$${p}_{{obs}}={{{{{\rm{se}}}}}}\times p+\left(1-{{{{{\rm{sp}}}}}}\right)\times \left(1-p\right).$$


$$p\sim \mbox{Uniform}(0,1)$$
$${{{{{\rm{se}}}}}}\sim {{\mbox{Uniform}}}({{{{\mathrm{0,1}}}}})$$
$${{{{{\rm{sp}}}}}}\sim {{\mbox{Uniform}}}({{{{\mathrm{0,1}}}}}).$$

Mixture model

We fitted a two-component mixture model where individuals are classified according to whether or not they have experienced SARS-CoV-2 infection. We assumed that log2 OD ratios follow a skew normal among previously infected individuals (parameters: location = \(\xi\), scale = \(\omega\) and skew = \(\alpha\)) and a normal distribution among previously uninfected individuals (parameters: mean = \(\theta\), standard deviation = \(\nu\)).


$$\left(1-p\right)\times {{\mbox{Normal}}}(\theta ,\nu)+p\times {{\mbox{Skew}}}\, \mbox{Normal}(\xi ,\omega ,\alpha ),$$

where \(p\) = proportion previously infected.

To make it easier to interpret the model parameters, we reparameterised the model in terms of the difference, δ, between the means of the two distributions:

$$\xi =\theta +\delta -\omega \sqrt{2/\pi }\frac{\alpha }{\sqrt{1+{\alpha }^{2}}}.$$

Since mixture models can be difficult to fit when there is overlap of the component distributions, we used several constraints to facilitate parameter estimation. First, we fixed the standard deviation in the uninfected, \(\nu ,\) to be equal to the standard deviation in the pre-COVID-19 samples. Second, we used an informative prior for \(\delta\) to constrain the difference in means—the prior puts 5% probability on the difference exceeding the difference between the mean in symptomatic PCR-positive cases (mean log2 OD ratios = 3.43) and the mean in pre-COVID-19 samples (mean log2 OD ratios = −0.17). The prior for \(\delta\) was also designed to avoid label switching by ensuring \(\delta \, > \, 0.\) Finally, we used an informative prior for \(\alpha\) to rule out strong skew in either direction.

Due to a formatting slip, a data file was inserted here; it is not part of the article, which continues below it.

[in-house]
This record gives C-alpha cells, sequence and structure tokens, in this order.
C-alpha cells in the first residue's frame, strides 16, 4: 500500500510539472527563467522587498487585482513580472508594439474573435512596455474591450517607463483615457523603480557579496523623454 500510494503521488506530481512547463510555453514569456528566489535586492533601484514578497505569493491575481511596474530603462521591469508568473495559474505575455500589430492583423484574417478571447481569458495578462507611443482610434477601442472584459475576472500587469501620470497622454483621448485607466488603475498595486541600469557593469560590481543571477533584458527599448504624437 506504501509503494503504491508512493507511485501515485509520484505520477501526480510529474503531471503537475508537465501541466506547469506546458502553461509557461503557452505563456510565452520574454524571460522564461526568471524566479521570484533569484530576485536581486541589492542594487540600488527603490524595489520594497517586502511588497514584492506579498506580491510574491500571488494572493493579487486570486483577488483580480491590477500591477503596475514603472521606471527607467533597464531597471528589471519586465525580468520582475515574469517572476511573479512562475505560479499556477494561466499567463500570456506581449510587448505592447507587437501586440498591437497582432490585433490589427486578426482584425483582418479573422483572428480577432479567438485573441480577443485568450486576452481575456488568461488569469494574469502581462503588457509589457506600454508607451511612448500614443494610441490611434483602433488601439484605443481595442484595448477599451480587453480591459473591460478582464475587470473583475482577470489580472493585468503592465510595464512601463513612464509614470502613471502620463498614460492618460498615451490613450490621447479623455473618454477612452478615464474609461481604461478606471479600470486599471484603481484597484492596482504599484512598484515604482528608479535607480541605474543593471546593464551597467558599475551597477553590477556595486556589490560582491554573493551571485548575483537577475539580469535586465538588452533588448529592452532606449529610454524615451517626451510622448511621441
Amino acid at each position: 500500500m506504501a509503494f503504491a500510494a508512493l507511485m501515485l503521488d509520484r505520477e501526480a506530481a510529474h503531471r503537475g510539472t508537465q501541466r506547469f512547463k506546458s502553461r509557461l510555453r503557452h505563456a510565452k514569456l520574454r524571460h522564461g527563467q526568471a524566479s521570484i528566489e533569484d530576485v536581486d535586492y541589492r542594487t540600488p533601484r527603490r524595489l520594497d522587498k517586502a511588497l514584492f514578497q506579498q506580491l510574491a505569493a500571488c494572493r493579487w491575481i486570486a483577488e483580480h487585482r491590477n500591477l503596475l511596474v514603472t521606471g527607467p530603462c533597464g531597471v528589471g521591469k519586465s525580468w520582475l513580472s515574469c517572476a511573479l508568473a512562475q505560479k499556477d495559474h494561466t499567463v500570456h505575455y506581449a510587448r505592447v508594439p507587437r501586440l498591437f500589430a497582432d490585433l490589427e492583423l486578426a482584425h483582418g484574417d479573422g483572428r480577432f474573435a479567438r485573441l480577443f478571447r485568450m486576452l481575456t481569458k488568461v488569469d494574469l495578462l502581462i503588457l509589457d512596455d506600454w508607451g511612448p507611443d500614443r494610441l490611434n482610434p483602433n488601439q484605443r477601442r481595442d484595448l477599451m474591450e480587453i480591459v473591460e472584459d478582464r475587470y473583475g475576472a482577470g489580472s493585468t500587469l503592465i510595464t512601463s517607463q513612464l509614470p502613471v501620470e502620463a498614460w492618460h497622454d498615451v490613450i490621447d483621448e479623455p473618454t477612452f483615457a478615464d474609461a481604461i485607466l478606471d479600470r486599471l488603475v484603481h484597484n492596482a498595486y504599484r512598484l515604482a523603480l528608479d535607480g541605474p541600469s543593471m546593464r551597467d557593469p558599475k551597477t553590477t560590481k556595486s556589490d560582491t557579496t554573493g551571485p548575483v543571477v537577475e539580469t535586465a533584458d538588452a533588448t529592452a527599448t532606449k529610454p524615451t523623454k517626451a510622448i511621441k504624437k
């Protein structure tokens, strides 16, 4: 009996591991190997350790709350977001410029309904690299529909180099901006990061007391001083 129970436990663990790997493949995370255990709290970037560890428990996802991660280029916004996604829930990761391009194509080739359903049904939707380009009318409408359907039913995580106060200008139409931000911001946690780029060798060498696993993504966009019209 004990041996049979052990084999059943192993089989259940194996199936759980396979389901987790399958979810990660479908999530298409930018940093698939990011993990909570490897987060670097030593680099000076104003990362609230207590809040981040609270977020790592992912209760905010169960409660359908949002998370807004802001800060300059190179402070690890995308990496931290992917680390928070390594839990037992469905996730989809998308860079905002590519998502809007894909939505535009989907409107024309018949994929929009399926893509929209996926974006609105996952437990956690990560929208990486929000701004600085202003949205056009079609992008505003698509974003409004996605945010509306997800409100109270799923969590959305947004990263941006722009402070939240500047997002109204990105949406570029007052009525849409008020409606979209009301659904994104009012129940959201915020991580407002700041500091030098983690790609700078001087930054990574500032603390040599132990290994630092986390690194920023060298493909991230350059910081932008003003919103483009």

$$\theta \sim {{\mbox{Normal}}}(0,10)$$
$$\delta \sim {{{\mbox{Normal}}}}^{+}(0,1.83)$$
$${\ln}\,\omega \sim {{\mbox{Normal}}}(0,10)$$
$$\alpha \sim {{\mbox{Normal}}}(0,1)$$
$$p\sim {{\mbox{Uniform}}}(0,1).$$

In addition to estimating the model parameters, we estimated the sensitivity and specificity at various threshold values. The sensitivity corresponds to the proportion above the threshold in the skew normal distribution and the specificity corresponds to the proportion below the threshold in the normal distribution. Both quantities were estimated using the sample of parameter values drawn from the posterior distribution.

An alternative specification of the mixture model

As a sensitivity analysis, we fitted an alternative model where we assumed that the distribution among previously infected individuals follows a mixture distribution with mixing parameter \(q\).


$$(1-p)\,\times \, {{\mbox{Normal}}}({\theta }_{1},{\nu }_{1})+p[q\times {{\mbox{Normal}}}({\theta }_{2},{\nu }_{2})+(1-q)\times {{\mbox{Normal}}}({\theta }_{3},{\nu }_{3})].$$

As with the skew-normal model, the model was reparameterised in terms of the difference in mean between the positive and negative component, that is we defined \({\theta }_{1}=q{\theta }_{2}+\left(1-q\right){\theta }_{3}-\delta\), where \(\delta\) represents the difference between the means.

The priors for \({\nu }_{i}\) \((i={{{{\mathrm{2,3}}}}})\) were chosen to ensure that these standard deviations are of similar magnitude to the standard deviation observed in PCR-positive individuals (SD log2 OD ratios = 1.32 = exp(0.28)) and we used the constraint \({\theta }_{3} \, > \, {\theta }_{2}\) to avoid the problem of label switching and ensure the identifiability of these parameters.


$$\delta \sim {{{\mbox{Normal}}}}^{+}(0,1.83)$$
$${\theta }_{i}\sim {{\mbox{Normal}}}(0,10)\,\,\,\,\, i=2,3 \,\,\,\,\,{\theta }_{3} \, > \, {\theta }_{2}$$
$${{{{{\rm{ln}}}}}}\,{\nu }_{i}\sim {{{{{\rm{Normal}}}}}}(0.28,0.2)\,\,\,\,\, i={{{{\mathrm{2,3}}}}}$$
$$p\sim {{\mbox{Uniform}}}(0,1)$$
$$q\sim {{\mbox{Uniform}}}(0,1).$$

Reporting summary

Further information on research design is available in the Nature Research Reporting Summary linked to this article.